Olive Oil Banana Bread

Olive-oil-banana-bread-1

Olive-Oil-Banana-Bread

A couple of weeks ago Bon Appetit published a “Best Ultimate Classic Perfect Recipes” article online.  All of the recipes looked very interesting and I decided that I would spend the next couple of weeks trying the baking recipes to see if they really were perfect.  My first was Julia’s Best Banana Bread.

I have to say, I made it and it was the best.  Super moist, sweet, but not too sweet, and had a really nice banana flavor (I let my bananas get very, very ripe).  The only problem was that it fell in the middle.  Badly.  The recipe said to bake it for about 60-70 minutes, so I automatically set the timer to 60 and walked away.  When I came back, the loaf was a little over done, and so sunken in the middle that a hot dog could rest very comfortably.  I was disappointed, but I tried it anyway. It was delicious, just a little doughy as you cut your way to the middle.  The perfectionist in me needed to try it again, adjusting the baking time.

Olive-Oil-Banana-Bread-2

I bought more bananas and let them sit on the counter for about 5 days.  Ok, I may have gotten a little lazy and let them sit a little longer than 5 days.  One day, I came home from work and could smell the bananas from the kitchen.  They weren’t super dark brown, but the aroma was telling me that it’s now or never.  I started prepping my recipe and realized that I didn’t have any vegetable oil.  I used the last of it when I baked the first loaf and forgot to buy more at the market.  Ugh!  I stood there staring at my empty cupboard willing a bottle to appear, but it didn’t work.  Then I unsuccessfully tried to talk myself into running out to the market to buy more oil, but the idea of leaving the house again didn’t sound appealing, so I searched for options.  There’s always butter, but I wanted to be a little more daring since this was turning into a baking experiment.  I thought about sesame oil, but was afraid it would overpower the banana (and it sounded a little gross to me).  Peeking out behind the peanut oil and balsamic vinegar was good old extra virgin olive oil.  This seemed like my somewhat safest choice.  I threw the batter together and put it in the oven.  This time I would check the loaf after 45 minutes.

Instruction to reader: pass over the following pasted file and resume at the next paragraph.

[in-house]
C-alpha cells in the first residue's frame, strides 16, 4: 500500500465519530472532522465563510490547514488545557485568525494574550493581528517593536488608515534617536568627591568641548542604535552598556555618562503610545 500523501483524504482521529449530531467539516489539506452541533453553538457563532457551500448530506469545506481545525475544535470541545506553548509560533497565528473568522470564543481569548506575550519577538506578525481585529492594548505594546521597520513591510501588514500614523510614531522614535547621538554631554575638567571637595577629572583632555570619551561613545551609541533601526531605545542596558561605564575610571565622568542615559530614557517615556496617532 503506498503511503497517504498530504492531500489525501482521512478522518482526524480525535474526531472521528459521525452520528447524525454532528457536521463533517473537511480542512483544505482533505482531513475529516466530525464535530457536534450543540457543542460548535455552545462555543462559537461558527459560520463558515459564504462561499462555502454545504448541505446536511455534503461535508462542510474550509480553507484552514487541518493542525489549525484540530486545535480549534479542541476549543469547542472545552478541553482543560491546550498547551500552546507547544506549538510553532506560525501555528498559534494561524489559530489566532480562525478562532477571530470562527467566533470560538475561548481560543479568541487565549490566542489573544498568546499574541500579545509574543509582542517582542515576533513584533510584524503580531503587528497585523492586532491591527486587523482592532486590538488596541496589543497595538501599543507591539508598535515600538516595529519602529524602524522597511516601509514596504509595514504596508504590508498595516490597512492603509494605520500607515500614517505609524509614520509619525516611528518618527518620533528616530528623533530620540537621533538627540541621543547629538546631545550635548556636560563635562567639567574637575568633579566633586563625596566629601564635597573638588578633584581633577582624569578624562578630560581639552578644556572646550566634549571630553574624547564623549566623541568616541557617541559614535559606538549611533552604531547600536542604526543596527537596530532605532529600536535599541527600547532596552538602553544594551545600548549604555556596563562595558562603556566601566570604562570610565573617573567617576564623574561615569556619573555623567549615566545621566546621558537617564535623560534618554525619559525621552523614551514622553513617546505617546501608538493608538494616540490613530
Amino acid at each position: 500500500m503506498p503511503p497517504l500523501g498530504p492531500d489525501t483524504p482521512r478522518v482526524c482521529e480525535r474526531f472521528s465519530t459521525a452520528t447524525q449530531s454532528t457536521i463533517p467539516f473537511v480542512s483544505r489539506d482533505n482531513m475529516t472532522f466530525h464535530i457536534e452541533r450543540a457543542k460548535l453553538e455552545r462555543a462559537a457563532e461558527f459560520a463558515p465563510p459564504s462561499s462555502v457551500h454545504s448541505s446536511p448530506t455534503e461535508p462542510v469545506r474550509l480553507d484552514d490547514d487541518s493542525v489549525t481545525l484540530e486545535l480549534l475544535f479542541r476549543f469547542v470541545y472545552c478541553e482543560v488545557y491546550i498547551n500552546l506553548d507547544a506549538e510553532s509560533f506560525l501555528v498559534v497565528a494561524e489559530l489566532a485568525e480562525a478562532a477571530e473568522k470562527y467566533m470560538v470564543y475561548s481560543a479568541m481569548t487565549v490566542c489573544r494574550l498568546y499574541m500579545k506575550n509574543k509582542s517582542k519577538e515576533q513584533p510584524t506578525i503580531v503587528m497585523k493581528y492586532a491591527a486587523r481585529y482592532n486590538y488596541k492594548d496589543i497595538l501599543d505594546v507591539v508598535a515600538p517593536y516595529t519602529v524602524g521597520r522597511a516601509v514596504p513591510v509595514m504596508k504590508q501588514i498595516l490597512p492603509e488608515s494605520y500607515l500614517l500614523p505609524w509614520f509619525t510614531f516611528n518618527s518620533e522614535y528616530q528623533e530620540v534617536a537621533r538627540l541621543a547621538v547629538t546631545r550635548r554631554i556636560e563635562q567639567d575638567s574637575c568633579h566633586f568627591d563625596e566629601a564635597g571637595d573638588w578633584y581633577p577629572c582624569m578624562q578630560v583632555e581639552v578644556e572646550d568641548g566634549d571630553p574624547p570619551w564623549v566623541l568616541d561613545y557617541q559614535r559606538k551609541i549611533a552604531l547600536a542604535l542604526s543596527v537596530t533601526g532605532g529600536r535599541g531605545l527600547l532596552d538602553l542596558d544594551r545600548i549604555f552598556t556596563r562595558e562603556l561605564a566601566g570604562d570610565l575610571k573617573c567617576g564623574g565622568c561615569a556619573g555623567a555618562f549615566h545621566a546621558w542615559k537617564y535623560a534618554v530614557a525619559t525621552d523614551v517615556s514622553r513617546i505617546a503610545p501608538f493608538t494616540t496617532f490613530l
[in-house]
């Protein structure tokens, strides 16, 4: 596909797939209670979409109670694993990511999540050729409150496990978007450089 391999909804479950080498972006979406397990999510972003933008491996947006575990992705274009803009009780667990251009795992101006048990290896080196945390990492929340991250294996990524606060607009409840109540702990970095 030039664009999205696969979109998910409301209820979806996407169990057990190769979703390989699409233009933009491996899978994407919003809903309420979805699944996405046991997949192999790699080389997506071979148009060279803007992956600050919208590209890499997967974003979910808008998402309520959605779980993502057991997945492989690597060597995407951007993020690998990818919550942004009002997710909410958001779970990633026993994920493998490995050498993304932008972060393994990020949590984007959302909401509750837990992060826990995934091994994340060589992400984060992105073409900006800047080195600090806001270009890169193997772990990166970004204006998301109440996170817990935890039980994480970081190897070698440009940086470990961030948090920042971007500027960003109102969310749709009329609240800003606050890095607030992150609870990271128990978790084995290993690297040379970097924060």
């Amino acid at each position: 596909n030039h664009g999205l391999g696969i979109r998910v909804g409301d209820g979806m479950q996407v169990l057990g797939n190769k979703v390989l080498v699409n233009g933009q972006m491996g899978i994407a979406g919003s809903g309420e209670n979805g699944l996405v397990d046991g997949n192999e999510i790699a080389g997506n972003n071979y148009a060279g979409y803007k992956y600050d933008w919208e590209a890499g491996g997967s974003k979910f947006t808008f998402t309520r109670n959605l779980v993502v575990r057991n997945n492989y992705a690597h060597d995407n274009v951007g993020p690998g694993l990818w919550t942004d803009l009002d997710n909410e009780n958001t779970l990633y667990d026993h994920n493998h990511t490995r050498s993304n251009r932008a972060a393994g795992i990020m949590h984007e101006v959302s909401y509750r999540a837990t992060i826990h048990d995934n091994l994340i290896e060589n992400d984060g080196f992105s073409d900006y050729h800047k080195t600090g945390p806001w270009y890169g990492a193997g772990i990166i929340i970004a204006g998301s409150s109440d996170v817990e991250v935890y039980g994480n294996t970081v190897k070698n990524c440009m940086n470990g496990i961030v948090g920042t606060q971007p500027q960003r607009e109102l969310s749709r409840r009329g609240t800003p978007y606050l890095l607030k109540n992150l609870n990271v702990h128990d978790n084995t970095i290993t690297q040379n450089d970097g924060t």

When I checked the bread, there was a nice dome happening, but it was still very shaky even thought the bread was already very brown.  I decided to bake it for another 10-15 minutes.   Well, it was done, but it fell again the in the middle.  Not nearly as bad as the first time, but still it fell and I wasn’t happy.  I let it cool and took a bite.  The bite quickly turned into me shoving over half of the slice in my mouth.  Holy crap this was good!  There was such a depth of flavor.  It was still sweet, but now, subtle and earthy.  I’ll never go back to vegetable oil again.  As for the dip in the middle?  I think I can live with it.  It also could be because my baking soda is a bit old.  I should check the expiration date.

Olive Oil Banana Bread

  • 1¾ cups all-purpose flour
  • 1½ teaspoon baking soda
  • ¾ teaspoon kosher salt
  • 3 large eggs
  • 1½ cups sugar
  • 1 cup mashed ripe bananas ((about 2 large))
  • ¾ cup extra virgin olive oil
  1. Preheat oven to 350°. Coat a 9x5x3” loaf pan with nonstick spray. Whisk flour, baking soda, and salt in a medium bowl. Whisk eggs, sugar, bananas, and oil in a large bowl until smooth. Add dry ingredients to banana mixture and stir just until combined. Scrape batter into prepared pan and smooth top.
  2. Bake until a tester inserted into the center of bread comes out clean, 50-60 minutes. Transfer to a wire rack; let bread cool in pan for 15 minutes. Run a knife around inside of pan to release the bread. Turn out onto rack and let cool completely.